Blair to designate more members to hear appeals

HOLLIDAYSBURG — Blair County has received more than 1,200 appeals this year from property owners who want to challenge the values assigned to their properties for computing 2018’s real estate taxes.

Based on the amount of appeals, the county salary board agreed to designate as many as 12 appeal board members and as many as six alternates.

So far this year, the county has been relying on Richard Moran, James Crawford and Linda Smith, previously appointed to the county’s assessment appeals board, to hear property appeals filed after last year’s deadline.

But due to the large number of appeals right before the Aug. 1 deadline, Chief Assessor Deanna Heichel told the salary board that help is needed to evaluate the appeals at hearings to be scheduled in September and October.

“Aside from last year’s reassessment, it’s far more than we’d get in an average year,” Commissioner Terry Tomassetti told fellow salary board members.

But 1,200 appeals, Commissioner Ted Beam Jr. added, would not be unanticipated in a year following a reassessment.

Plans call for setting up four boards to conduct appeal hearings, one main one and three auxiliary boards. Tomassetti said compensation for each board member will be set at $150 for a full day and $75 for a half day.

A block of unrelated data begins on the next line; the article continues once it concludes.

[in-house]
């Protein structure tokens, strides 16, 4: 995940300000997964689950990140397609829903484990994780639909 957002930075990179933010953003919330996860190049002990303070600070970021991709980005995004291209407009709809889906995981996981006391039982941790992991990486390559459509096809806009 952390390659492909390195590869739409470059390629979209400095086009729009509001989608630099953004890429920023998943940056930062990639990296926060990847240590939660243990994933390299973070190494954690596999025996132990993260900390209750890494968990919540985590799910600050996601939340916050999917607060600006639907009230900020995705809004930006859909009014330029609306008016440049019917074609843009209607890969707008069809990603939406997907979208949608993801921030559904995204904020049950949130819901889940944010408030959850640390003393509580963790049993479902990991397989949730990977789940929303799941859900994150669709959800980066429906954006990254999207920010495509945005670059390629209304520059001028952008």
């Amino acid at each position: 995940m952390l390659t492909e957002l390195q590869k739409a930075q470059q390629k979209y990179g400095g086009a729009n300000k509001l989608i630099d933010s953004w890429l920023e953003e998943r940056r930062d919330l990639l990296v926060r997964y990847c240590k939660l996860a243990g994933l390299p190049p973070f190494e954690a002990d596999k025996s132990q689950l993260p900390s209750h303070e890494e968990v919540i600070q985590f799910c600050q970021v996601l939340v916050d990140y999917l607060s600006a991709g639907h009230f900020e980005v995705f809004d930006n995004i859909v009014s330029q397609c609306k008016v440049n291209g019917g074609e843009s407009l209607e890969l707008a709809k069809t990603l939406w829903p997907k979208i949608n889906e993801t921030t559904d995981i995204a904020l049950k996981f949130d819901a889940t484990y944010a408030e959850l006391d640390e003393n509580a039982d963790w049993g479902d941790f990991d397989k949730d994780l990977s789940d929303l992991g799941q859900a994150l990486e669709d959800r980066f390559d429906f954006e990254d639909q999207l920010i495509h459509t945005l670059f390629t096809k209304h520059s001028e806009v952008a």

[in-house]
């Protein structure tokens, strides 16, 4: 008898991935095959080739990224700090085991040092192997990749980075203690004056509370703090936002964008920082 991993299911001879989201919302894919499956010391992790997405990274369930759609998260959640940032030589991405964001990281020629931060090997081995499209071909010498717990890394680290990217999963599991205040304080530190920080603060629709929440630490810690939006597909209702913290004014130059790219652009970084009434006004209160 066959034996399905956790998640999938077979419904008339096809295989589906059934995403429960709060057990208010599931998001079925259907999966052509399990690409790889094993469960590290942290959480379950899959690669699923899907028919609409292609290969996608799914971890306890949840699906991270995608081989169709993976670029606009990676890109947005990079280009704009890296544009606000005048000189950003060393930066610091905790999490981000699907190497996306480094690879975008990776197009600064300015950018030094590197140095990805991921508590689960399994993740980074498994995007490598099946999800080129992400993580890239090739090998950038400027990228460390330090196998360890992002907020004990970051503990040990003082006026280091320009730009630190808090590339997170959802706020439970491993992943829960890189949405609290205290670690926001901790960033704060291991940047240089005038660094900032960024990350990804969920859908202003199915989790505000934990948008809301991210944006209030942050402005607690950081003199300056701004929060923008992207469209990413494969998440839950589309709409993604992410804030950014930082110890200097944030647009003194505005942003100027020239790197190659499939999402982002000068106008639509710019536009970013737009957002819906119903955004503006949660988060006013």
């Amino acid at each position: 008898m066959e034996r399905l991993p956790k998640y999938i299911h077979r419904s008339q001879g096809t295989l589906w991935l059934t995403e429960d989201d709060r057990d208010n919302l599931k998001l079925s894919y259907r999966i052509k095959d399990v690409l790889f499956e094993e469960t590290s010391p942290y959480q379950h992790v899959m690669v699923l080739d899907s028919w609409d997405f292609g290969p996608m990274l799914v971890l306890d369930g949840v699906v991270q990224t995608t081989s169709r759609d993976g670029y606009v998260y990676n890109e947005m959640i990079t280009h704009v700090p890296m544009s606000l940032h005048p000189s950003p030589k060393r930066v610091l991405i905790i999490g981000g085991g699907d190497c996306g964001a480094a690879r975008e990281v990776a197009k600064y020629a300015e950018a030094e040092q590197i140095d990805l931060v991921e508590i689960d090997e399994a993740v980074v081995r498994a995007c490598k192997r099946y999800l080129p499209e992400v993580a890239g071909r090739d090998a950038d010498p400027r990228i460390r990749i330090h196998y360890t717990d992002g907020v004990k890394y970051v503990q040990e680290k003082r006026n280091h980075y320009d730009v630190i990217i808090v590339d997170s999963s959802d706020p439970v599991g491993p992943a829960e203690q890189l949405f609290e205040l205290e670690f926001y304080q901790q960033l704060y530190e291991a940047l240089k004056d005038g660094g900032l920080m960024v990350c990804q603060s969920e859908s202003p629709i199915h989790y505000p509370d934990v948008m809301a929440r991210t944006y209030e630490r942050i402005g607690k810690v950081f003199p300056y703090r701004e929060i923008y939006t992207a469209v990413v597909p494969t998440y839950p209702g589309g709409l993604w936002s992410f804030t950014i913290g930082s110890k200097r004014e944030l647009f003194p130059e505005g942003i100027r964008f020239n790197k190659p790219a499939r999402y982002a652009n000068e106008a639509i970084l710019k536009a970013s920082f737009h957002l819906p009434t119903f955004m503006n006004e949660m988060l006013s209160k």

Unlike last year’s appeal hearings that were set up at the Blair County Convention Center, county leaders said they expect this year’s appeals will be scheduled at the courthouse, probably in a conference room on the second floor or if necessary, in a portion of the public meeting room in the courthouse basement.

Commissioners, as they did last year, are expected to vote on a list of people who will serve on the boards and as alternates.

Last year’s selection prompted some criticism from property owners who pointed to the board members’ lack of knowledge about real estate and real estate values.

Commissioners countered that they chose people who were capable of evaluating information and offering a fair recommendation. Those who remained unhappy had the choice of appealing to court, an option that will again be available after this year’s hearing.

While Heichel initially suggested naming three alternates to help this year’s boards, she and the salary board members agreed with naming as many as six alternates who can fill in when other board members are not available. Last year, some board hearings were conducted with only two of its three members which also drew criticism from unhappy property owners.

The salary board also agreed with the appointment of a full-time temporary administrator to work in the assessment office for up to six months who will be assigned to manage this year’s appeals. The compensation for that position is set at $15 per hour.

Mirror Staff Writer Kay Stephens is at 946-7456.

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